If you compare the above chart to the one just before it you’ll notice that the number of requests we were able to make almost doubled and the average response time dropped by 44%. And the peak number of requests per second is four – exactly the number of cores on the server!

Basically, doubling the cores almost doubles performance.

Max Cores

So, if the increase to four cores doubled performance, why not go for broke and see how things play out? With that thought in mind, we increased the number of cores to sixteen, increased the number of PHP WORKERS to sixteen (otherwise you wouldn’t be able to use all the cores) and re-ran the tests again.

And there you go – the increase in the cores dramatically improved performance across the board. With a dedicated core for each uncached request available most of the time, performance and throughput went through the roof relative to where we started.

Mixed Caches

Our final test suite consisted of a mix of cached and uncached requests. 10% of the requests were uncached while the remainder were cached. This is closer to what a real-world e-commerce site might experience.

We ran this test with 50 virtual users with the following results:

Compared to 100% of requests being uncached with 50 simultaneous users, this is certainly a lot better.

But, given the sheer size of the code that needs to be compiled for every uncached request, we wanted to try to match the uncached requests to the number of CPUs. So, we dropped the number of simultaneous users down to 20 – with 10% of the requests being uncached. That works out to be, on average, two uncached requests at any given time – or about 1 per available CPU.

Yup, that was definitely better. When you have a large code-base that needs to be re-compiled on the fly, I don’t think you’ll be getting too much better than 1 -2 seconds per request per available CPU. In this kind of a situation you’d need to add 1 additional CPU for every 10 simultaneous users you expect on the WP site.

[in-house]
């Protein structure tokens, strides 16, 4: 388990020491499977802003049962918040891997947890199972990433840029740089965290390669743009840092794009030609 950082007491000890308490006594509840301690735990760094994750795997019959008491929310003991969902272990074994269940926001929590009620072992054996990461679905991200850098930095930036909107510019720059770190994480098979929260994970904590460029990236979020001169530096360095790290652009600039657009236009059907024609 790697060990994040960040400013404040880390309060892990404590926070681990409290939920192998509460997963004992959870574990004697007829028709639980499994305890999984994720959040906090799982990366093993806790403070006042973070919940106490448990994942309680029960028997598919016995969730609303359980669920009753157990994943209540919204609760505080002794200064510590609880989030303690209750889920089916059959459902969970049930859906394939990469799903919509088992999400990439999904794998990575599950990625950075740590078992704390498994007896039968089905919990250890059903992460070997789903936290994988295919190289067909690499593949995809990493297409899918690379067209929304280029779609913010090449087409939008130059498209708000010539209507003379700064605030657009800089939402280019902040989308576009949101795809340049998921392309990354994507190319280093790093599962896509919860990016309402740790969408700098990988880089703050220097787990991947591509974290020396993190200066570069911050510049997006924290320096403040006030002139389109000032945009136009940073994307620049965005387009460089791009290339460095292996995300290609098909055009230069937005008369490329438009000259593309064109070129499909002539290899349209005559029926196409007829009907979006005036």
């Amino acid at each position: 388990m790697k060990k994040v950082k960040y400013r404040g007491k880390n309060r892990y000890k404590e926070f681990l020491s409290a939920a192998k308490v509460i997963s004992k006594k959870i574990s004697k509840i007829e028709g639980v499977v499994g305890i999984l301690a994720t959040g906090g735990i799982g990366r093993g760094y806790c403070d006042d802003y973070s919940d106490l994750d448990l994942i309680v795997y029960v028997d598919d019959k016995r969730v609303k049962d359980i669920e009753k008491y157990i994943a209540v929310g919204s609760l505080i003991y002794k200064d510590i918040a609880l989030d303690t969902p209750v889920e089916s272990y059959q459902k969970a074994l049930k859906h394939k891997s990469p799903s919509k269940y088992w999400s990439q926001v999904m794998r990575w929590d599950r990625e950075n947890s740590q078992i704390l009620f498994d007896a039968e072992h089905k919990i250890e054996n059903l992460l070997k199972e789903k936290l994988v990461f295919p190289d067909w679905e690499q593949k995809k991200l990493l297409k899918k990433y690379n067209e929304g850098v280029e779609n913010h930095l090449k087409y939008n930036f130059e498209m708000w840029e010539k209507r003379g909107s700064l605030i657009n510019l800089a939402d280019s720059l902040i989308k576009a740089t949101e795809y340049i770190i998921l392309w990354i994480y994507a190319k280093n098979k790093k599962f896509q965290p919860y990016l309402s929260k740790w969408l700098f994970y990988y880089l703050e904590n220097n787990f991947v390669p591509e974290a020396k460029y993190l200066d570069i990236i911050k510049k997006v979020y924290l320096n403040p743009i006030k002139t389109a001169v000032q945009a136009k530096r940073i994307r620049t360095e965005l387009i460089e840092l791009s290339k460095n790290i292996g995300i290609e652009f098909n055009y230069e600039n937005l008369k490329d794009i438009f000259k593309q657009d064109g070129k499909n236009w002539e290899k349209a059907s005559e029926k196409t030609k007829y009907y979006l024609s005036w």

Comparison: WP Starter Site, Uncached

The WP Starter Site installed with every new WP install is an unrealistic site to use for stress testing. Yet, many companies use it to attempt to show-off how “fast” their tech stack can be.

So let’s do the same with WPCD.

We’ll start off by using an UNCACHED WP Starter Site with 50 simultaneous virtual users.

You get sub-second response times – because there is barely any code that needs to be compiled, or JS that needs to be enqueued.

And, of course, for cached requests you get the following – an average response time of 21 MILLISECONDS.

Note that the average response time for cached pages for this tiny site isn’t that much better than when serving a cached page on a very large site (see our first section). This is because the time it takes to serve a cached page is no longer dependent on the speed and availability of the CPU – it primarily depends on the size of the cached page and the number of outstanding requests in the Nginx pipeline (all else being equal).

Wrapup & Conclusions

As you probably already know (and can see from the above numbers), caches play a huge role in keeping WordPress responsive.

And, with large codebases, you do need to try to match the uncached requests to an available CPU – since you need CPU resources to compile code on the fly.

The conclusions you can draw from these numbers are probably extremely obvious if you’ve spent a few years in the WordPress world:

  • Cached pages are very very good so try to make sure your site can cache as many pages and posts as possible.
  • When processing uncached pages, the faster your CPUs the better (duh!)
  • You need to match the average number of uncached requests to the number of available CPUs and the average time it takes to compile a page. (With our example of a very large site, it takes more than 1 second to compile the code for a page. A smaller site might take half a second, so, with 2 cores, it might be able to handle 3-4 uncached requests every second.)

Ultimately, it doesn’t really matter that much how “optimized” your stack is – the gating factor for uncached pages will be CPU. Either you have enough CPU resources or you don’t. You can fiddle with many things to better handle a lot of traffic but ultimately your CPU resources (or lack of it) is likely to be the thing that makes or breaks the average site.

So, when your WordPress professional wants to take the time to write custom code to reduce the amount of plugins and themes that are used, or to try to spend a day or two optimizing your site’s code, maybe consider allowing them to do just that. Because those are the things that will ultimately help the site make more efficient use of available CPU cores.

Also, if your developers tell you that you need more CPU cores or faster CPUs, it’s probably because uncached requests are piling up and the existing CPUs can’t process them fast enough.

Finally, there are things a developer can do to help the browser be more efficient – such as combining CSS and JS files, reducing blocking JS scripts, not using inefficient scripts (such as those used for tracking) and so on. But those items will have nothing to do with the WPCD server stack.